It was a nonsense order, but Marge nodded along with a straight face and acted like she was actually paying attention, while Coyote rattled off a list of increasingly improbable ingredients, including matcha, hibiscus, and barbecue sauce.  After the first minute or two, when the Sun King started turning red, Marge asked Coyote sweetly, “Hold the elephant?”

“The hell with the elephant!” Coyote declared, throwing out his arms. “I want a whale!”

Tyl Eulenspiegel and Anubis snickered.

The Sun King went puce.  He grabbed Coyote’s shoulder. “Do you mind?”

Coyote looked down at the hand, and suddenly he looked stone cold sober, with eyes that held ancient galaxies, uncountable civilizations, and very sharp teeth.  He smiled.

The Sun King jumped back as though he’d been burned.

Coyote turned to give Marge a pitying look. “Not too bright, is he?”

Marge was never so glad that the customer was always right. “Not at all.”

“Now, excuse me if I’m wrong, but I understand that you and he were emissaries of fictional gods, invented just two years ago.  No worshippers.”

“Actually, they’re developing a cult following in North Carolina,” said Thoth. “Check the Akashic Records.”

“Nevertheless,” Coyote continued, “you’re emissaries.  Now, I’m nothing but an old geezer god, but,” and there were those great and terrible eyes again, and he was smiling and putting an arm around the Sun King, who looked like he wanted to be anywhere else, “I hate emissaries who bother my favorite barista.”

And suddenly, all the gods’ attention were on the Sun King.  He began to sweat.

“She gets my order right,” said Hecate.

“She looks out for me,” Baldur said.

“She reheated my coffee!” said Pele. “Twice!”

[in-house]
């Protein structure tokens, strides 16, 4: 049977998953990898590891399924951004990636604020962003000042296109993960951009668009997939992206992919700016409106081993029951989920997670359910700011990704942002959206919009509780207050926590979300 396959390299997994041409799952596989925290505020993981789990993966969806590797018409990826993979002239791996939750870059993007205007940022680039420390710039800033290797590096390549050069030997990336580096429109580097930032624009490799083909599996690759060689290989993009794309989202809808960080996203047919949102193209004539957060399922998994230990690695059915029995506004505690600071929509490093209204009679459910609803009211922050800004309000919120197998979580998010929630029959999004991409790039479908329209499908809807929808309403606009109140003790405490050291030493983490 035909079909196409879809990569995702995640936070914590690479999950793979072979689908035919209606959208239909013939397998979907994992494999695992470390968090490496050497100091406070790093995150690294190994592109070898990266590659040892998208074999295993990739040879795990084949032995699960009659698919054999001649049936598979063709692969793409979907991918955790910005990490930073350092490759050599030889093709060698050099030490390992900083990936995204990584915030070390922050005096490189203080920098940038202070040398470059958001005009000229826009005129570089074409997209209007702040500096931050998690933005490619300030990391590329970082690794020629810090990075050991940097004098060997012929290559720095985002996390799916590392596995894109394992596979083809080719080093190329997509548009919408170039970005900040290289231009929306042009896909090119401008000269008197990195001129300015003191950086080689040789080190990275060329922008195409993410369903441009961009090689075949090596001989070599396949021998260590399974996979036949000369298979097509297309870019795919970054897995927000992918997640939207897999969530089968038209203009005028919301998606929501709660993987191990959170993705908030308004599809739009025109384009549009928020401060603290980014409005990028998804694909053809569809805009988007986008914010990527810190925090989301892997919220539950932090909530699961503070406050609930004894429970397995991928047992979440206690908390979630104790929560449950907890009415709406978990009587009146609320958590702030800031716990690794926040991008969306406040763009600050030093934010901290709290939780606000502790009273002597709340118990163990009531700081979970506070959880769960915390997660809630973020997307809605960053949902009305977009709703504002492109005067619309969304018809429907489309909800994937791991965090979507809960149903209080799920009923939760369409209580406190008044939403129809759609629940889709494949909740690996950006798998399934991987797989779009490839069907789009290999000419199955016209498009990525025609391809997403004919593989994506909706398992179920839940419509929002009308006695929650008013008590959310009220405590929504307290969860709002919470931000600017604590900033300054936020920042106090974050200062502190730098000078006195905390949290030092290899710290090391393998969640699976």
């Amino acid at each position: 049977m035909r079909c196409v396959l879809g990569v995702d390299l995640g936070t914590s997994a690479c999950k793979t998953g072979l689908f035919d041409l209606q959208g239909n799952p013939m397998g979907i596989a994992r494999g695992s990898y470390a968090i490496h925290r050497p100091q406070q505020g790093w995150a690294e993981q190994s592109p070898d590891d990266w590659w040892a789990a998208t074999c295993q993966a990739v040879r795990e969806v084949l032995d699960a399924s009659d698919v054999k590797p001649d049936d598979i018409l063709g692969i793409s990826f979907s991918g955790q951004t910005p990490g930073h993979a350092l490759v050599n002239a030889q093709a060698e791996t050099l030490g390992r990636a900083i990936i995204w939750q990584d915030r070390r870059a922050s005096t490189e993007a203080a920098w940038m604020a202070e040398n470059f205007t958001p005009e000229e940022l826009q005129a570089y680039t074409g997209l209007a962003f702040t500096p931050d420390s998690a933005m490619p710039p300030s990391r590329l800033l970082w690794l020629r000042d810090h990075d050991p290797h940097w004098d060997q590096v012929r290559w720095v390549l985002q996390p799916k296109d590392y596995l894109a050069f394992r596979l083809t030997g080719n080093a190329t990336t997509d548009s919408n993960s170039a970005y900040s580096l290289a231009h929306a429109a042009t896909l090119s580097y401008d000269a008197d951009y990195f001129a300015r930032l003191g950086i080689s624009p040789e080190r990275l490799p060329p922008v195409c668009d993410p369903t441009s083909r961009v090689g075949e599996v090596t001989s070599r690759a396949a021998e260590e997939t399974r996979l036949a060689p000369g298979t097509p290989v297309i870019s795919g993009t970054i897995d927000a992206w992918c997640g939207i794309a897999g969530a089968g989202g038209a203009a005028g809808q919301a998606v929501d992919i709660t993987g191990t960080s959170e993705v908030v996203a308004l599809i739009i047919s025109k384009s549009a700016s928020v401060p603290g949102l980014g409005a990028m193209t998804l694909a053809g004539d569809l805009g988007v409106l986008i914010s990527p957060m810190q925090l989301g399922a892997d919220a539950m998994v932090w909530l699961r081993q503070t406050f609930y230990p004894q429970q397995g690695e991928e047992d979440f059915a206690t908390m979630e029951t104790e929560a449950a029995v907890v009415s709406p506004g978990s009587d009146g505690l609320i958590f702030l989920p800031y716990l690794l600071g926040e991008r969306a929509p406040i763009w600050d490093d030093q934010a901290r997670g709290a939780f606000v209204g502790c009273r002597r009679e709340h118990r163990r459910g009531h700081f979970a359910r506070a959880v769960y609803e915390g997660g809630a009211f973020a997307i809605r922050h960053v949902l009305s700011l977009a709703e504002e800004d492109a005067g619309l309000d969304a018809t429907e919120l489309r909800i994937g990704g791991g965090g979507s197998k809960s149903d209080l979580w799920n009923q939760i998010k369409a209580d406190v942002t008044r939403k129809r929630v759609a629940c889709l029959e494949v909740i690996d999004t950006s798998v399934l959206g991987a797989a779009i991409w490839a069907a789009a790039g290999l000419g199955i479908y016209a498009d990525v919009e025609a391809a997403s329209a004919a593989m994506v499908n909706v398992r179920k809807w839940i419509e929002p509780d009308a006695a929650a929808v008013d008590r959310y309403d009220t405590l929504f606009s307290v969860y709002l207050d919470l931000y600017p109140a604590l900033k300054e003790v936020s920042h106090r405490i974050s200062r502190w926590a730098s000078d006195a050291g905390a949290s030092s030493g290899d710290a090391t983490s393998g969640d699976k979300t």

“We’re egotistical pains in the ass,” Coyote said, waving an arm at all the gods, “and she pours our drinks and libations.”

The Sun King was actively trying to get away from Coyote now, but the old man didn’t seem to notice and his casual arm never shifted.

“Your coffee, sir,” Marge said, putting a mug in front of him.

Coyote was a good sport. “Right on time.”

“We aims to please, sir.”

Still keeping one arm around the struggling Sun King, Coyote took a gulp—and promptly spat it out again when he saw the small plastic whale floating in the cup.  He burst out cackling.

“Just right, just right!” he declared, then gave the Sun King a world-devouring grin. “I’m in a good mood, boy.  Go home.”

He let his arm slip off the Sun King, who bolted out the door, then turned back to Marge.

“But seriously now,” he said. “Flat white.  Medium.”

By the time Marge closed, the gods had broken a chair, turned the toilet water into wine, and given her a couple hundred dollars’ worth in tips, made up of gems, flowers, and gold.  Also, Coyote had told her not to worry about the Sun King, the Moon Goddess, or the creepy unicorn anymore.

Marge didn’t.  And she never worried about God Night again either.

Date: 2014-09-14 10:55 pm (UTC)
From: [identity profile]
Do not ever fuck with a deity's favorite coffee-slinger. It is a bad idea.

Date: 2014-09-15 09:35 pm (UTC)
From: [identity profile]
Even gods need a good barista!

Date: 2014-09-15 03:18 am (UTC)
ext_12246: (yay)
From: [identity profile]
Oh, really, really good!!! Thankyou thankyou thankyou!!!³

Date: 2014-09-15 09:36 pm (UTC)
From: [identity profile]
I'm glad you finally got to see it, five months later!


Date: 2014-09-16 11:33 pm (UTC)
From: [identity profile]
I loved this!

Date: 2014-09-17 02:47 am (UTC)
From: [identity profile]
I'm glad! I loved writing it!

Date: 2014-09-22 04:37 pm (UTC)
From: [identity profile]
We aims to please, sir.

I spotted this on the second reading - I think it should be "aim".

Date: 2014-09-22 05:30 pm (UTC)
From: [identity profile]
Marge is actually quoting the Silver Streak (, which involves the same line and an offer of coffee. If it's too clunky, though, I can change it.